PIR Newsletter - March 2022

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The Personal Insolvency Regulator (PIR) is a quarterly newsletter from AFSA.

New Chief Executive appointed to the Australian Financial Security Authority

Timothy Beresford has been appointed as the new Chief Executive of the Australian Financial Security Authority.

Timothy’s five-year appointment as Chief Executive of AFSA, Inspector-General in Bankruptcy and Registrar of Personal Property Securities will start on 2 May 2022. He joins us from AUSTRADE where he is currently Deputy CEO.

More information is available on our website.

Information for people affected by recent floods

Recent floods have devastated many areas in Queensland and New South Wales, impacting thousands of Australians.

Insolvency practitioners may be administering the estates of bankrupt people who are affected by these floods. The impacts will be various and may include disruption of, or loss of work or income, loss or damage to accommodation, relocation expenses and restricted ability to communicate.

AFSA expects practitioners to act with extra sensitivity and empathy in the current circumstances, taking into consideration the impact of the floods on bankrupt people and other parties, including creditors.

Financial support is also available for people in areas that have been declared a disaster, more information is available on the Services Australia website. The National Debt Helpline (1800 007 007) can also provide information and support to those facing financial hardship.

During this difficult period AFSA is committed to working as flexibly as possible with those who require our services who have been affected by the floods. This includes, amongst other things, an ability to defer certain activities to ensure obligations of bankruptcy do not create an additional burden at what is already a difficult time.

If you need assistance or have any questions, please contact us on 1300 364 785.

AFSA's campaign to support small-medium enterprises

We have recently launched a campaign to support small businesses that may be experiencing financial difficulty, especially because of the COVID-19 pandemic. We understand that the effects of the pandemic are still being felt by many industries and we are committed to helping businesses make sound decisions during these tough times.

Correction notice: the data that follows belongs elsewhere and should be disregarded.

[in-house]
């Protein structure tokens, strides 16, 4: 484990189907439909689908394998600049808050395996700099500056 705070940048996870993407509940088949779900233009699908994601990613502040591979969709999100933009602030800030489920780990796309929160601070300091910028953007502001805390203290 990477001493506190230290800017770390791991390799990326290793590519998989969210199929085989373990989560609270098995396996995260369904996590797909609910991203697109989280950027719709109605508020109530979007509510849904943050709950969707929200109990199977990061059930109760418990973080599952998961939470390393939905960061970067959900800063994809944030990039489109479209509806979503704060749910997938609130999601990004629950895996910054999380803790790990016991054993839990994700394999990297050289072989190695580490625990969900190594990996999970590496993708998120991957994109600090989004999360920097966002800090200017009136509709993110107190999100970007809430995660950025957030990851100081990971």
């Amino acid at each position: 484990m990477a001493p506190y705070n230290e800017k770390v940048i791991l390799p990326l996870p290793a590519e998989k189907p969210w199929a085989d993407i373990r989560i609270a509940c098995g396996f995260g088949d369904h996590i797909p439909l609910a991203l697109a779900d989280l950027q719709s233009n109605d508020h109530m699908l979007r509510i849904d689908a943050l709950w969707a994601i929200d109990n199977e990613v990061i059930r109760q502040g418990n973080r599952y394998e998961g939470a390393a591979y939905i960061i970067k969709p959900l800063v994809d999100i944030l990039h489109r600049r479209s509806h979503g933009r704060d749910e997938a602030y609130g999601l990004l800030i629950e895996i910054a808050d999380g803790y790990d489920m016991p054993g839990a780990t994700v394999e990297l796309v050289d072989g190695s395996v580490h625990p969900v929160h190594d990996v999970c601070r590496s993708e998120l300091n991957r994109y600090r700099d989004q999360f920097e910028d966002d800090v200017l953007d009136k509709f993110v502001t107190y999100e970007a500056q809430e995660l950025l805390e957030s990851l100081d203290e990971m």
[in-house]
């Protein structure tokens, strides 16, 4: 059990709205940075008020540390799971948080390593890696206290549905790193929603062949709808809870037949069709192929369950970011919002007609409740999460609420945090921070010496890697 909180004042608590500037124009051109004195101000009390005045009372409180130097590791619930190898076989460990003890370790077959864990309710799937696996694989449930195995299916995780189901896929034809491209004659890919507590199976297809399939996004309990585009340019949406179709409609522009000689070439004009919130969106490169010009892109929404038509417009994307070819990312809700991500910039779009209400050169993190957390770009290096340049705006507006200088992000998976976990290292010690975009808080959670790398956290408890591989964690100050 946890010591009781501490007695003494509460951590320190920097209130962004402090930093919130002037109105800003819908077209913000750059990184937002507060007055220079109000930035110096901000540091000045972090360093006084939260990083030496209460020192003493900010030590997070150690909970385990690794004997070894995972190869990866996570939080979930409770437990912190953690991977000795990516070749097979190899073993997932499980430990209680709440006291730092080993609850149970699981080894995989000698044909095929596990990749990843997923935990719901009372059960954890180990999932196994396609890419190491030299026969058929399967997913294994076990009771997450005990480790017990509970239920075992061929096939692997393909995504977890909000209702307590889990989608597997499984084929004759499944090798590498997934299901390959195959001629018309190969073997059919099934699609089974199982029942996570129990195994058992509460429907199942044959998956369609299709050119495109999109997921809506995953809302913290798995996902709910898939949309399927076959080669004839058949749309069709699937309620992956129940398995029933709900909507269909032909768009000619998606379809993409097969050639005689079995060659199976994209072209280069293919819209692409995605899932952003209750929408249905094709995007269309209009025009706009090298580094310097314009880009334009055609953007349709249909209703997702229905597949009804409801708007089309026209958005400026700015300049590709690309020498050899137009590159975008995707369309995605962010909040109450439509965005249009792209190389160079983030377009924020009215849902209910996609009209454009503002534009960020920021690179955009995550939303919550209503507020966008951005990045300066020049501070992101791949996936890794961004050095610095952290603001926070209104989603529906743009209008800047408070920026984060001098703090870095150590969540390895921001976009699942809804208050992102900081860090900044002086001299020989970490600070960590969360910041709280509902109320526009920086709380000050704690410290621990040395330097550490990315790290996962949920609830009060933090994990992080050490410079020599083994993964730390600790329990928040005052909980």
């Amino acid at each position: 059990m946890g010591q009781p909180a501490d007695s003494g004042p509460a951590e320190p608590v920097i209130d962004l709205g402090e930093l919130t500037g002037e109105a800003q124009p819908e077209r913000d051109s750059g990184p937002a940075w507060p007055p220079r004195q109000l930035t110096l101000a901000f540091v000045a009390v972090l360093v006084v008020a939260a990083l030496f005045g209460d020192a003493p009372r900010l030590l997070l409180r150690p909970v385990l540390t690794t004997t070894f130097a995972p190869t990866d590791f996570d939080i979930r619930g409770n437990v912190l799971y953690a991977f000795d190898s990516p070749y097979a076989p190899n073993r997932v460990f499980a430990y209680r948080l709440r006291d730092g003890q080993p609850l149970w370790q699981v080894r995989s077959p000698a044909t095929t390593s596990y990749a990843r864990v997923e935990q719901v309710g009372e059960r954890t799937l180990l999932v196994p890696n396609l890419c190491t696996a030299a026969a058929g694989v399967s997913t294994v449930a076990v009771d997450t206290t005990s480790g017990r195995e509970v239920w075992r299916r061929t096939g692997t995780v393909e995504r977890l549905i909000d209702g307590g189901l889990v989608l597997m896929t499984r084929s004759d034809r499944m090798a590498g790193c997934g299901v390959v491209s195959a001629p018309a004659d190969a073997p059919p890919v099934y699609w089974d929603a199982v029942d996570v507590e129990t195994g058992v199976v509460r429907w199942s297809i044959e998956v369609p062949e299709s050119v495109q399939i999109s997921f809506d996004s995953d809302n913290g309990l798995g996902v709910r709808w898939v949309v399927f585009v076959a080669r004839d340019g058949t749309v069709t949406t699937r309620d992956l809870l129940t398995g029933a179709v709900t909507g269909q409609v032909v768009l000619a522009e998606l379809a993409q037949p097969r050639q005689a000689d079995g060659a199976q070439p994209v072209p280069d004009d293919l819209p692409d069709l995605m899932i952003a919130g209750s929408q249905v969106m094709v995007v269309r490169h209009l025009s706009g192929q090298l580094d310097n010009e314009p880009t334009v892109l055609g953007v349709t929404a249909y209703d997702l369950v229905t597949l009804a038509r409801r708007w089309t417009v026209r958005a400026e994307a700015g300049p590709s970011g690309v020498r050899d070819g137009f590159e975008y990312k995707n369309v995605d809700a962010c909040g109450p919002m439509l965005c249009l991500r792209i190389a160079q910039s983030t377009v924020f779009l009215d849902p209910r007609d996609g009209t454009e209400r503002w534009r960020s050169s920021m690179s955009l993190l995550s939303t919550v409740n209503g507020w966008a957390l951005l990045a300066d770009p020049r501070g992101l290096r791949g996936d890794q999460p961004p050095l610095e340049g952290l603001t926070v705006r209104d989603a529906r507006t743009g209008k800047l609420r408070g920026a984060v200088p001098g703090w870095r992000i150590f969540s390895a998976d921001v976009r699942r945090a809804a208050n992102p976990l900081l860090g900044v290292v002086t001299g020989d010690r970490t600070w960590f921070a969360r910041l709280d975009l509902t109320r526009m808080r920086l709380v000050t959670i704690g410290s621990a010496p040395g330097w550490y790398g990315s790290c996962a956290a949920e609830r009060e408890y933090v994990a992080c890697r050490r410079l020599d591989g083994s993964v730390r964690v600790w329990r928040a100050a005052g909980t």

As part of the campaign, we have launched a new page on our website: afsa.gov.au/small-business.

The page includes important information such as:

  • what steps to take when experiencing financial difficulty
  • different options available such as debt agreements, temporary debt protection (TDP), personal insolvency agreements (PIA) and bankruptcy
  • restrictions and impacts on business when entering bankruptcy
  • the importance of seeking trusted advice early.

We have provided links to external websites that provide free, independent and confidential resources and services to small businesses experiencing financial difficulty.

We have also launched a social media campaign on our Facebook page to target businesses and individuals running businesses that may benefit from our information. To receive our campaign updates, you can follow us on Facebook, Twitter or LinkedIn

Insolvency guidance resources updated

Throughout 2021, we explored ways to make our formal insolvency guidance easier to navigate and use. This project formed part of a wider strategic goal to drive willing compliance and engagement, as outlined in the Personal Insolvency Compliance Program 2021-22.

As part of the project, we developed a proposal paper and conducted a wide-ranging survey. Having considered stakeholder feedback, the following four changes have been made to our insolvency guidance: 

  1. Guidance documents renamed – the statutory prefixes in the title of the guidance documents have been removed and retained as an internal reference appearing underneath the title.
  2. Merger of guidance documents – some guidance documents had been merged to avoid duplication.